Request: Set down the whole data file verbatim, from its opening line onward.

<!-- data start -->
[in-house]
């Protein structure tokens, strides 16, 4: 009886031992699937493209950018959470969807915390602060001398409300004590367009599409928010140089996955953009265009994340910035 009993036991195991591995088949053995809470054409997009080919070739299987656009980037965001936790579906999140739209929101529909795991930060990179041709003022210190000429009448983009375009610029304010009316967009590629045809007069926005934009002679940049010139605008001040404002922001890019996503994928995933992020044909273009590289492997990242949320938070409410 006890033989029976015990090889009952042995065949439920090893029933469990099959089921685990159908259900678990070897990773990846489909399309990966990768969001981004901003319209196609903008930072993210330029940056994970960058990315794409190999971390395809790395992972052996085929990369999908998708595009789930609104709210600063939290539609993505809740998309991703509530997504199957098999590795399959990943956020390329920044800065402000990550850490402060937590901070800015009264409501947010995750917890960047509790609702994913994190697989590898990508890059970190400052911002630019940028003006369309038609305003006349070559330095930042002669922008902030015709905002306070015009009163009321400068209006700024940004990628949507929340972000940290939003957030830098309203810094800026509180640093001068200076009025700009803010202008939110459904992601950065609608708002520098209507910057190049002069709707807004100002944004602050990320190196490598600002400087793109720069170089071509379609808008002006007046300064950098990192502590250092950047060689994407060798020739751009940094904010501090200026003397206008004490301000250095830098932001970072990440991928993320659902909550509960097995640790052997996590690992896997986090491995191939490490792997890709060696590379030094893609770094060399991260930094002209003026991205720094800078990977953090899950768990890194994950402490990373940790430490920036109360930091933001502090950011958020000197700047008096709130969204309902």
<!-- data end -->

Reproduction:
[in-house]
């Protein structure tokens, strides 16, 4: 009886031992699937493209950018959470969807915390602060001398409300004590367009599409928010140089996955953009265009994340910035 009993036991195991591995088949053995809470054409997009080919070739299987656009980037965001936790579906999140739209929101529909795991930060990179041709003022210190000429009448983009375009610029304010009316967009590629045809007069926005934009002679940049010139605008001040404002922001890019996503994928995933992020044909273009590289492997990242949320938070409410 006890033989029976015990090889009952042995065949439920090893029933469990099959089921685990159908259900678990070897990773990846489909399309990966990768969001981004901003319209196609903008930072993210330029940056994970960058990315794409190999971390395809790395992972052996085929990369999908998708595009789930609104709210600063939290539609993505809740998309991703509530997504199957098999590795399959990943956020390329920044800065402000990550850490402060937590901070800015009264409501947010995750917890960047509790609702994913994190697989590898990508890059970190400052911002630019940028003006369309038609305003006349070559330095930042002669922008902030015709905002306070015009009163009321400068209006700024940004990628949507929340972000940290939003957030830098309203810094800026509180640093001068200076009025700009803010202008939110459904992601950065609608708002520098209507910057190049002069709707807004100002944004602050990320190196490598600002400087793109720069170089071509379609808008002006007046300064950098990192502590250092950047060689994407060798020739751009940094904010501090200026003397206008004490301000250095830098932001970072990440991928993320659902909550509960097995640790052997996590690992896997986090491995191939490490792997890709060696590379030094893609770094060399991260930094002209003026991205720094800078990977953090899950768990890194994950402490990373940790430490920036109360930091933001502090950011958020000197700047008096709130969204309902």